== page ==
The synthetic upper on the F30 is made from Adidas’ Singmax material. From what you can see, the upper is made from about 4 different layers of material, making for a synthetic upper that is about the same thickness as most leather soccer shoes. As I described earlier, the upper has a shape that is somewhat off to begin with, so while the upper does not fit perfectly to your foot, the actual touch on the ball is honestly not that bad. The upper is not necessarily all that thin, but it does not have any padding, so the feel is reminiscent of playing barefoot. The finish on the outside of the upper is identical to that of the synthetic version of the F50, textures and all. I didn’t find the touch to be all that bad, but it definitely does not offer that premium feel that most would expect from a shoe that retails for over $100.

Shooting

Shooting in the F30 is not bad, but due to the fit of the shoe, there are some problems. Since the heel fits so shallow, the shoe offers next to no ankle support when striking the ball. This means that any added stability that you would get from most soccer shoes will not be there with the F30 on your feet. I also found that the lack of secure fit in the heel made for plenty of sliding around in the heel of the shoe when striking the ball, which means that you may find yourself with a blister on the heel of your kicking foot after a shooting session. While the soleplate is nice and stiff, it just doesn’t seem to work with rest of the shoe.

Protection

While the F30 is going to provide a little more protection in comparison to the F50, what is there still isn’t much. Should you get stepped on, the upper is not padded at all, so you will feel nearly every bit of the blow. The heel uses an internal, plastic heel counter, but because the heel is so low cut, you are likely to take a kick to the back directly on your heel.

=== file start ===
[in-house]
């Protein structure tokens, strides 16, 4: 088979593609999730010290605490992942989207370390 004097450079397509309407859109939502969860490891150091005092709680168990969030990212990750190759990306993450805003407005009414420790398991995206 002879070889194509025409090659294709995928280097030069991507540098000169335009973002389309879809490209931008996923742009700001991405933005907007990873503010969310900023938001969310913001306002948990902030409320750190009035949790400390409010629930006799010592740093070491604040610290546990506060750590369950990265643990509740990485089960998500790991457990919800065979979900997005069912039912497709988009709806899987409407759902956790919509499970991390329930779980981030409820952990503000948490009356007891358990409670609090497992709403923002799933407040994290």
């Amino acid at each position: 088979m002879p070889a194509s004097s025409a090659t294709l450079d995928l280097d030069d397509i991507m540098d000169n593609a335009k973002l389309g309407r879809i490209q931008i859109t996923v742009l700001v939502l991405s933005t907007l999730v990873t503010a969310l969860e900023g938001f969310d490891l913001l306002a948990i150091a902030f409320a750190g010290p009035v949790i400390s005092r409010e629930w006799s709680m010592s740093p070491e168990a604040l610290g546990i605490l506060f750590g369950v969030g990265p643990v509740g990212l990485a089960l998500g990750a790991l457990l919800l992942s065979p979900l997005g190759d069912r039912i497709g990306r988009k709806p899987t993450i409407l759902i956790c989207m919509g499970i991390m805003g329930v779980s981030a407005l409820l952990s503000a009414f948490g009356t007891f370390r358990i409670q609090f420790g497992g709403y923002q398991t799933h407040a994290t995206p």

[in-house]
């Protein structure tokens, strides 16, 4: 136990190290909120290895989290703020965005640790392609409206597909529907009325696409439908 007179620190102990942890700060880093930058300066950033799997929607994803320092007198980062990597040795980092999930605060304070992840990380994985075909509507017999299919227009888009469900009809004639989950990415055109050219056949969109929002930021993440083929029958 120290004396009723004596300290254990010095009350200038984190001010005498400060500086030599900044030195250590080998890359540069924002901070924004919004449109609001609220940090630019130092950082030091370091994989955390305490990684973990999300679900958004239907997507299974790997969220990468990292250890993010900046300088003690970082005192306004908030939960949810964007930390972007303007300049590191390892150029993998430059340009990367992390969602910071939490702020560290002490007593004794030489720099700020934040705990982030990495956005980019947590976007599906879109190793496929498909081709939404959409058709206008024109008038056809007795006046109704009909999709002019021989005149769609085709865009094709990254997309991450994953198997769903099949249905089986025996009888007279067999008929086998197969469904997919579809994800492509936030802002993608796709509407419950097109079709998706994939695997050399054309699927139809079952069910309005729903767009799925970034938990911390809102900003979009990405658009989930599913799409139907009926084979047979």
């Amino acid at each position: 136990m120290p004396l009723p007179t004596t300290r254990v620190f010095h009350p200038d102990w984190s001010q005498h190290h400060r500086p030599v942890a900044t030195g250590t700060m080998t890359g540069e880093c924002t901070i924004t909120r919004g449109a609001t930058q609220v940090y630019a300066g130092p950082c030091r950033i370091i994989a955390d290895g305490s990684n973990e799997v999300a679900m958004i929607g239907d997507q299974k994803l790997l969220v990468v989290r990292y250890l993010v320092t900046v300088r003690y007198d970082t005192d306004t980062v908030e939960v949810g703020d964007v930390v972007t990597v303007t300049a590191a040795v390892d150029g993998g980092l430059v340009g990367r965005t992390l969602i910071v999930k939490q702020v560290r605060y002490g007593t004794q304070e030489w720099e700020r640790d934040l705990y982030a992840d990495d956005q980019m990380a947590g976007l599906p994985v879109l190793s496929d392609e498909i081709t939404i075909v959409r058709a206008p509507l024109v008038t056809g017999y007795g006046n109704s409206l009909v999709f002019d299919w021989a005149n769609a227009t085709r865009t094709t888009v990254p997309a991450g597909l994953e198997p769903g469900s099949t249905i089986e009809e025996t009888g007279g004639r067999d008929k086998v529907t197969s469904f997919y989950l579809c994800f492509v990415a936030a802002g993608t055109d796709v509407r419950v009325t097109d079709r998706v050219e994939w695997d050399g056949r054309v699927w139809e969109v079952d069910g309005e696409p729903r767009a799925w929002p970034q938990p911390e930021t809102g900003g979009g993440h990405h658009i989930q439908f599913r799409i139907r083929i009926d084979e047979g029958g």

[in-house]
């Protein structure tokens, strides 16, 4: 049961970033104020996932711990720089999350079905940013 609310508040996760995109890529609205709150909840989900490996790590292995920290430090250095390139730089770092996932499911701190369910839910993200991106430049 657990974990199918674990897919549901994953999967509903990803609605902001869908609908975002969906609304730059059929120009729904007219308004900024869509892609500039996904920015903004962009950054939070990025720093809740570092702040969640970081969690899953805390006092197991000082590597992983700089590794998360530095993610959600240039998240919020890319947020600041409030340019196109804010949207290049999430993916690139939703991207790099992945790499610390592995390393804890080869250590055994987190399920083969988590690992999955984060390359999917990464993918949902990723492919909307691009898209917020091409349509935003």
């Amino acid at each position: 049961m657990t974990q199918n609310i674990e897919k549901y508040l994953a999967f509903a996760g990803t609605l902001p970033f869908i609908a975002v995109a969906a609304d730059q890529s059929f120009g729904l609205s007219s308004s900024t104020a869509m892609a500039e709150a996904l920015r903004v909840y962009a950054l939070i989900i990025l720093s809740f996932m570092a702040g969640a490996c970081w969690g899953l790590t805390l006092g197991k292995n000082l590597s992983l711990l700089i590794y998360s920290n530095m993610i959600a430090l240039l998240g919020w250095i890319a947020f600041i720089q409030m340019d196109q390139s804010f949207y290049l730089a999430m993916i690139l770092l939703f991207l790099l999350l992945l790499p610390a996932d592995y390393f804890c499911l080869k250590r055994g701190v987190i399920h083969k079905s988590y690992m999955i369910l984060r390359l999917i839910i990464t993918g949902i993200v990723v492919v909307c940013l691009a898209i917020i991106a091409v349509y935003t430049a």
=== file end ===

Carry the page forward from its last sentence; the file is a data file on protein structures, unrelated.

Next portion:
Durability

While I don’t think that the overall quality of this boot is that high, it is very solid, and I am confident is saying that it will definitely last an entire season. There isn’t much that could go wrong.

The Verdict

With the F50 being as popular as it is, I expected the first takedown model to be at least somewhat similar, but instead the F30 offers easily one of the most flawed designs that I have ever used. While I am sure that some of you who are reading this may own this shoe and do not in any way agree with me, all I have to say is that you have been mislead and you really should try new things. The F30 is honestly one of the worst soccer shoes on the market and I cannot recommend it to anyone for any price. In the price range of just over $100, you have so many better options than the F30, and you should seriously give those other options a look if you were interested in the F30.

Comfort/Fit6 out of 10
Weight6 out of 10
Traction8 out of 10
Touch6 out of 10
Shooting6 out of 10
Protection6 out of 10
Durability8 out of 10
FINAL SCORE46 out of 70 or 66%
Joshua Vujovic (1129 Posts)

My goal is to provide the most detailed, in-depth reviews on all the latest soccer gear. Its very easy to get caught up in all of the hype around the latest soccer equipment, but we're here to point you in the right direction. As a product tester, I always give my honest, unbiased opinion on everything that gets tested, ensuring that you're always getting the most accurate information possible


One Comment

  1. Yes, I do own the cleat and have been using it for about 6 months now. Honestly it isn’t a horrible cleat. The sole plate, at first, might be really stiff, but after a while it is really flexible. I haven’t noticed heel slippage. The upper gets a LOT better the longer you have it. Also it still hasn’t ripped or torn anywhere. All in all I’m glad I got it on sale for $60, and I would get better cleats but that isn’t my priority right now.